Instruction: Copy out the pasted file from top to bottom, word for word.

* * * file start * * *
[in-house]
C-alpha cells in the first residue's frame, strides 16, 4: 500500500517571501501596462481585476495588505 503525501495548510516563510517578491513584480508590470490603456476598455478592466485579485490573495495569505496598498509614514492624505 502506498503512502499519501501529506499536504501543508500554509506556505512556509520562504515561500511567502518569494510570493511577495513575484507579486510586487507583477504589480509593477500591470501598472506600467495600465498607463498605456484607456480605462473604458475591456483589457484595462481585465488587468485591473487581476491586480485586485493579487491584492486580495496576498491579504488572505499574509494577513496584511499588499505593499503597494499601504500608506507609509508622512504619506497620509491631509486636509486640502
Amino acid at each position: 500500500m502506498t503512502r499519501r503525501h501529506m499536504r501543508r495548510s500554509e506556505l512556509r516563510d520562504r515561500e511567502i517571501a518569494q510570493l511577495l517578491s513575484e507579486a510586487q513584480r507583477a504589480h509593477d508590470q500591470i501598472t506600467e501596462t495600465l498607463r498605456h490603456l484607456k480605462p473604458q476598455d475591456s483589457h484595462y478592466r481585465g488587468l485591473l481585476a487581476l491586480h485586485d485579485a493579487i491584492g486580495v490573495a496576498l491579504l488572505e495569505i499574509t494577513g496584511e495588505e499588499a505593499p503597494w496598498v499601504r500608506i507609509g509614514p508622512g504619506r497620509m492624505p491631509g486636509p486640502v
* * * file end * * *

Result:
[in-house]
C-alpha cells in the first residue's frame, strides 16, 4: 500500500517571501501596462481585476495588505 503525501495548510516563510517578491513584480508590470490603456476598455478592466485579485490573495495569505496598498509614514492624505 502506498503512502499519501501529506499536504501543508500554509506556505512556509520562504515561500511567502518569494510570493511577495513575484507579486510586487507583477504589480509593477500591470501598472506600467495600465498607463498605456484607456480605462473604458475591456483589457484595462481585465488587468485591473487581476491586480485586485493579487491584492486580495496576498491579504488572505499574509494577513496584511499588499505593499503597494499601504500608506507609509508622512504619506497620509491631509486636509486640502
Amino acid at each position: 500500500m502506498t503512502r499519501r503525501h501529506m499536504r501543508r495548510s500554509e506556505l512556509r516563510d520562504r515561500e511567502i517571501a518569494q510570493l511577495l517578491s513575484e507579486a510586487q513584480r507583477a504589480h509593477d508590470q500591470i501598472t506600467e501596462t495600465l498607463r498605456h490603456l484607456k480605462p473604458q476598455d475591456s483589457h484595462y478592466r481585465g488587468l485591473l481585476a487581476l491586480h485586485d485579485a493579487i491584492g486580495v490573495a496576498l491579504l488572505e495569505i499574509t494577513g496584511e495588505e499588499a505593499p503597494w496598498v499601504r500608506i507609509g509614514p508622512g504619506r497620509m492624505p491631509g486636509p486640502v